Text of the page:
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Lifting by Convection
thermals bubbling upwards

When the earth is heated by the sun, bubbles of hot air, or thermals, rise up from the warm surface, cooling and expanding as they ascend. The thermal becomes diluted as it mixes with the surrounding air, loosing some of its buoyancy. Successive thermals following the same path usually rise higher than previous ones, and if a thermal is able to rise high enough to cool to its saturation point, the moisture within condenses and becomes visible as a cloud.

An air parcel will rise naturally if the air within the parcel is warmer than the surrounding air (like a rising hot air balloon). Therefore, if cool air is present aloft with warm air at lower levels, thermals can rise freely to great heights before loosing their buoyancy. When a deep stable layer exists just above the cloud base, continued vertical growth is restricted and only fair weather cumulus are able to form.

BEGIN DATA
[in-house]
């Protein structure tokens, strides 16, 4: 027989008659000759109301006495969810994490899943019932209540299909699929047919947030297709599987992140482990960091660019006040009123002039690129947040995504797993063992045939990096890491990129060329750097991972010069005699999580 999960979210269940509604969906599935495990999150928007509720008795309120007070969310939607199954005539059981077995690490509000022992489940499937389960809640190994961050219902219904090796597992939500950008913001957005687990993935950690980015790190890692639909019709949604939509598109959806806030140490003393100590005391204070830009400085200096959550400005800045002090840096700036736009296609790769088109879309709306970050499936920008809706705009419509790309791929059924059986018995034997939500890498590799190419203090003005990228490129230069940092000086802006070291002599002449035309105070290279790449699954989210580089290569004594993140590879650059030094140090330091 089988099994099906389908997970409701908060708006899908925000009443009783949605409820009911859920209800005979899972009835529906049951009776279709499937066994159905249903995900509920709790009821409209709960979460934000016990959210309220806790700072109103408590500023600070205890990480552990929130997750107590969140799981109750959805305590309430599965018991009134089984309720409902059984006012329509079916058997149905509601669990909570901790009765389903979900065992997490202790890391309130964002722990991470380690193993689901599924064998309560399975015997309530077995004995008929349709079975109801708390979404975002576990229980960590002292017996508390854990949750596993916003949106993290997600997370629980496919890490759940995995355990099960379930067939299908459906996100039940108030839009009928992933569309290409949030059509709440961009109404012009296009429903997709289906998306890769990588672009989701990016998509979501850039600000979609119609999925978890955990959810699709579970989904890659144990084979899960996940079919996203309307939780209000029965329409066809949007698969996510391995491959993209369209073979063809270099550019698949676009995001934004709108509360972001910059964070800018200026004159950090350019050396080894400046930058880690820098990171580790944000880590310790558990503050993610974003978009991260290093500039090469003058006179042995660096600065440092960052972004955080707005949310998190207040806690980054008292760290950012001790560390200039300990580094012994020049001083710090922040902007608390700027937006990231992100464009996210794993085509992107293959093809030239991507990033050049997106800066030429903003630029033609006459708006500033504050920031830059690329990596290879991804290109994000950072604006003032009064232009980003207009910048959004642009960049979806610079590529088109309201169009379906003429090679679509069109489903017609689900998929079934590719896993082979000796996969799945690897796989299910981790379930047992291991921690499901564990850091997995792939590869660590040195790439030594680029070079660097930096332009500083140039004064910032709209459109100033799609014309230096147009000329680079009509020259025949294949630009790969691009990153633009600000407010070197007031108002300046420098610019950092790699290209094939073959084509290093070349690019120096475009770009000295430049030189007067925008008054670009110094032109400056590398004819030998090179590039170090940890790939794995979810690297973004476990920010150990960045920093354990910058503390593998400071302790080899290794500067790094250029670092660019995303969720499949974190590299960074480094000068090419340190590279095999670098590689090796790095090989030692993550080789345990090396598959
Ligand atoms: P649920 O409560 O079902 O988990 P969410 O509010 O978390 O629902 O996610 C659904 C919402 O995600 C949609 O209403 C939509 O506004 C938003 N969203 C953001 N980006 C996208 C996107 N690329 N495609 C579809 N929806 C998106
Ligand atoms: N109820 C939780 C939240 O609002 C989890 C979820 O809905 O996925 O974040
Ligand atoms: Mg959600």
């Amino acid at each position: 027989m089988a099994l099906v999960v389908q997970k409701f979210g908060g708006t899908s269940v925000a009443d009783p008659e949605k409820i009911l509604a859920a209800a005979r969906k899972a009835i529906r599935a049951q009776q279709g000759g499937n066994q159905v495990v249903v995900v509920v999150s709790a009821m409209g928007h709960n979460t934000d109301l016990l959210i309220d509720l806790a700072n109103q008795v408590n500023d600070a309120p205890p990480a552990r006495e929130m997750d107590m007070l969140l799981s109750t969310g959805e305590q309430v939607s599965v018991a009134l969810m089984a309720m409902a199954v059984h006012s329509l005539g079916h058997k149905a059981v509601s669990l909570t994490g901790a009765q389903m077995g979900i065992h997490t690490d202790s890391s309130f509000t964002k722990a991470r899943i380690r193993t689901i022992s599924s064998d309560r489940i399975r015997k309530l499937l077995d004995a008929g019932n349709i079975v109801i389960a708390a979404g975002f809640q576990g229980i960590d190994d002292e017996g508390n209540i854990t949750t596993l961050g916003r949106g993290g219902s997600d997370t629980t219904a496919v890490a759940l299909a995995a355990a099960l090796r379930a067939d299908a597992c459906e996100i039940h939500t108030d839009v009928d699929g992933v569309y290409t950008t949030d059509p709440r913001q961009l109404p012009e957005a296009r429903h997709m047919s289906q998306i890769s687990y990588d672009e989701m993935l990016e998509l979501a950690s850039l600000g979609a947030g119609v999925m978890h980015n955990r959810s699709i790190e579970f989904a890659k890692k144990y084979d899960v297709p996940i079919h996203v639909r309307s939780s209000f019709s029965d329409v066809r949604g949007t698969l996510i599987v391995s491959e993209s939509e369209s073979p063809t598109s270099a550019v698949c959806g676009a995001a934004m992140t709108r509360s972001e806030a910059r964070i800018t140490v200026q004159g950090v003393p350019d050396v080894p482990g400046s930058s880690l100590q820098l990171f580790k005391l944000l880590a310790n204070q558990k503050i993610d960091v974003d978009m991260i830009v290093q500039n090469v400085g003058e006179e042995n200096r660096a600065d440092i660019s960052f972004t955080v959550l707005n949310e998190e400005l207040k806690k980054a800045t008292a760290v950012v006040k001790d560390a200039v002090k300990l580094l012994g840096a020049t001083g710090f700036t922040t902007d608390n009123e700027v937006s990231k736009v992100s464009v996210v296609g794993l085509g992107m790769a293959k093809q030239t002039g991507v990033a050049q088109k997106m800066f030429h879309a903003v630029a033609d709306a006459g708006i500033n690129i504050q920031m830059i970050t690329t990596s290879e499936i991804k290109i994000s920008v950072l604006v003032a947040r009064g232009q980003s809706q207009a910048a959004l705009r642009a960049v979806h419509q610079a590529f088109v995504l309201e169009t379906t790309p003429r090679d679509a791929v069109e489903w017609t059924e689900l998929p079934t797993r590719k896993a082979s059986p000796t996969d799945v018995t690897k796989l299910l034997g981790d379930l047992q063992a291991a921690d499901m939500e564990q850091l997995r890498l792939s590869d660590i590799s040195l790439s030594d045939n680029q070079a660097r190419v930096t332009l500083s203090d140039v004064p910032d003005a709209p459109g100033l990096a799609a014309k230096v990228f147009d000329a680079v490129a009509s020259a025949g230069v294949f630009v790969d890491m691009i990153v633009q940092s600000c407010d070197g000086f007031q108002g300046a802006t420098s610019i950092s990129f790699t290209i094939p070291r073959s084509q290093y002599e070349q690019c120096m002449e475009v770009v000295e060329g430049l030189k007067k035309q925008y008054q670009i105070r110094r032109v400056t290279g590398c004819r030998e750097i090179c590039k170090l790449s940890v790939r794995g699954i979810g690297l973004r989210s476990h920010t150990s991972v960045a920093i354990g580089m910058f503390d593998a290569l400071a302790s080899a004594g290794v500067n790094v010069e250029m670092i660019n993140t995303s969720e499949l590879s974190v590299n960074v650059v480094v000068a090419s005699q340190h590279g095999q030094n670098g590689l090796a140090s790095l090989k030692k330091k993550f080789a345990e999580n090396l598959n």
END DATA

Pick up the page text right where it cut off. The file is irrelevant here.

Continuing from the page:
[Image: thermals fueling the development of a cumulus tower (76K)]

If a deep unstable layer exists just above the cloud base, continued vertical growth is likely, possibly leading to the development of a cumulonimbus cloud. However, once the supply of thermals is cut off, the clouds begin to dissipate and eventually disappear. In contrast to convergence lifting, convective clouds are typically much more vertically developed and are fueled by stronger updrafts, sometimes in exceeding 50 miles/hour in the more powerful thunderstorms.

Terms for using data resources. CD-ROM available.
Credits and Acknowledgments for WW2010.
Department of Atmospheric Sciences (DAS) at
the University of Illinois at Urbana-Champaign.